Is there a reason you're trying to be subtle in saying that Scout could be a lesbian?

So for Harper Lee fans, today is D-Day: Go Set a Watchman has been released and I personally just checked in roughly a dozen copies here at my library and sent them on their merry way to customers.

But what about Maureen Corrigan's NPR review of Watchman? Is it just me, or is she suggesting that Scout is a lesbian, without actually saying as much, and that Harper Lee, who has never married, didn't have the language or the "social imagination" to describe that experience? And if you aren't savvy to what exactly Fun Home is and who it is by, that reference may sweep right past you.

And given that we've had the language of the gay experience (or at least the homosexual experience) for a good 100 years before the writing of Watchman (the 1950s), even if in veiled terms reminiscent of what Ms. Corrigan is doing herself now in the 21st century, and that in To Kill a Mockingbird, Lee shows herself to have quite a bit of "social imagination," why Corrigan's namby pamby, tiptoeing around the issue now?

I mean didn't gay marriage just become the law of the land? Is she worried that she might turn someone off from the book by *gasp* saying that Scout could potentially be a dyke? Is that somehow worse that Atticus joining the Klan?

Read the review at NPR


Joe said…
I read Corrigan's review, and I'm currently reading the book. Her review makes absolutely no sense whether she things Scout is a lesbian or not. Furthermore, I'm not sure what book she read and reviewed, but it doesn't seem to be Go Set the Watchman because Scout does want to marry Henry until she finds out things about him that she doesn't want to know, I'm sure she's just disappointed that Atticus has changed his tune about race in his older years, but Lee is writing about the changes in men she knew who changed after Brown v. Board was decided by the Supreme Court. We, in Alabama and the South, are seeing the same thing today in relations to LGBT rights in the aftermath of Obergefell v. Hodges.
Writer said…
Re: being a lesbian. You mean other than Corrigan's reference to the musical Fun Home which is about a little tomboy of girl coming to terms with her lesbianism?? Yeah, sure sure, no mention of Scout being a lesbian at all. #sarcasm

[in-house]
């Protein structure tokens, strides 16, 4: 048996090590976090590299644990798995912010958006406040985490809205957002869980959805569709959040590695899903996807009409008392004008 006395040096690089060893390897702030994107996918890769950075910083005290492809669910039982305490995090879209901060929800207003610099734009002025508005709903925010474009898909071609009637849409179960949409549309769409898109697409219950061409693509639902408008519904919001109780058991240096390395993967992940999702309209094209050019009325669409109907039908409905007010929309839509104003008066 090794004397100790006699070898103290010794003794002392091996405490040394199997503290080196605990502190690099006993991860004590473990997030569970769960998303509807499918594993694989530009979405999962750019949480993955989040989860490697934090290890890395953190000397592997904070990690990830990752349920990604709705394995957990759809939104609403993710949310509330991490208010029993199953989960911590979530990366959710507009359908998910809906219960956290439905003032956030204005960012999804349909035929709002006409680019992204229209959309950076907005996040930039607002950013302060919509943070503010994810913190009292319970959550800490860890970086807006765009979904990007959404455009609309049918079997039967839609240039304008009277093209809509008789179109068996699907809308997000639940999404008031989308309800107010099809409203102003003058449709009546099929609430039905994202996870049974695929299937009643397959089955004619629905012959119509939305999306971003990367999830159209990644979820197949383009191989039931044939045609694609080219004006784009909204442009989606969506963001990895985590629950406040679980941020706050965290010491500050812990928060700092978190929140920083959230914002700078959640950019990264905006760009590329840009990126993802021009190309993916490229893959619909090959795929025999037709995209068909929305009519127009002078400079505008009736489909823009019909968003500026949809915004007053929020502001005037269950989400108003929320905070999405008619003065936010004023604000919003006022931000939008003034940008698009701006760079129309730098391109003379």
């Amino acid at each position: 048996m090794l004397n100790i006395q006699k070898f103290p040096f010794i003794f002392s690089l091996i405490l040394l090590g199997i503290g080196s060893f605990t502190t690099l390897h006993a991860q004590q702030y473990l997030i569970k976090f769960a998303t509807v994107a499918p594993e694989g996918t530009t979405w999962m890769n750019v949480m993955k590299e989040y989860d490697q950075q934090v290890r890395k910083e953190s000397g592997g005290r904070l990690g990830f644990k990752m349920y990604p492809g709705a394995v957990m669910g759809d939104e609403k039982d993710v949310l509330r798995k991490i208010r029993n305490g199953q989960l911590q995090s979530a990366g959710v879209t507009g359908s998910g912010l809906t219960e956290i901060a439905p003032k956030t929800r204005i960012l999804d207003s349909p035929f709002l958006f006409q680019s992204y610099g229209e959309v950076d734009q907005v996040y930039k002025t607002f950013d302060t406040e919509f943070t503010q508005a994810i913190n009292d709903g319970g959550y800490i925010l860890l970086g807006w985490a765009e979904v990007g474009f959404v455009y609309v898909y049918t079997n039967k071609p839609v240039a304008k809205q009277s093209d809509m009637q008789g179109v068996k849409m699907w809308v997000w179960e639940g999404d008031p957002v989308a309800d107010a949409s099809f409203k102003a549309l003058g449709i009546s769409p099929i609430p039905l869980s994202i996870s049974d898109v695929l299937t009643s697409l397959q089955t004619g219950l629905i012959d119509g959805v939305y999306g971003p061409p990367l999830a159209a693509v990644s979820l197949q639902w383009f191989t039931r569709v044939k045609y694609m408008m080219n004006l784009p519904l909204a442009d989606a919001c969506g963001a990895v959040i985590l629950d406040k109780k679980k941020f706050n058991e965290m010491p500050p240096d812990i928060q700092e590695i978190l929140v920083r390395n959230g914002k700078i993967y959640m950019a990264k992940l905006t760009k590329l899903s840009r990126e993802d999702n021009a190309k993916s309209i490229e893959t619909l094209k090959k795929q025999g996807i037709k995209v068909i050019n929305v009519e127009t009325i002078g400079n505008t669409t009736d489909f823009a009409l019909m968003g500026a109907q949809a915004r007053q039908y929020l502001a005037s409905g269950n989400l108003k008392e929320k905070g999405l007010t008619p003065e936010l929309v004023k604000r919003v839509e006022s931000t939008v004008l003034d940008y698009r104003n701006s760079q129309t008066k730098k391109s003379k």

Writer said…
As for the rest, I think the point in the changes of Atticus is that people change as they get older. And I think the changes have to been seen in reference to Scout having lived in New York. It would be interesting in the light of Watchman to re-read Mockingbird. Is there the possibility that Atticus hasn't changed that much? How one acts towards one individual wrongly accused could be quite a bit different than how one acts towards a whole mass of people.
Joe said…
I never doubted that Corrigan was hinting that Scout was a lesbian without actually saying it outright. I just think that Corrigan is reading into something that's not there. Just because Scout is a tomboy doesn't make her a lesbian, it merely means she was raised with little female influences. I think Corrigan's reference to Fun Home was out of place and out of context with the book itself.
Joe said…
I completely agree. People do change as they get older, but I don't think that Atticus has really changed at all from his characterization in TKAM. What this book is about is Scout coming to terms with Maycomb after living in the New York and the changes she realizes in Maycomb.
Writer said…
Hey, Joe. I was going by what you said in your first comment: "Her review makes absolutely no sense whether she thinks Scout is a lesbian or not." So I think we're actually on the same page though - I mean, about what Corrigan is suggesting. My point was that it seems weird in 2015 that Corrigan is tap dancing around just coming out and saying it...even if she may be wrong.

There's another review from the NPR program Code Switch, and they say basically what you say re: the change in Atticus. They also go as far to say that the new book is much more nuanced than Mockingbird. So I'm looking forward to reading it.

As a boy who left home and goes back on occasion, I'd have to agree that the changes are probably more in Scout than in Maycomb.

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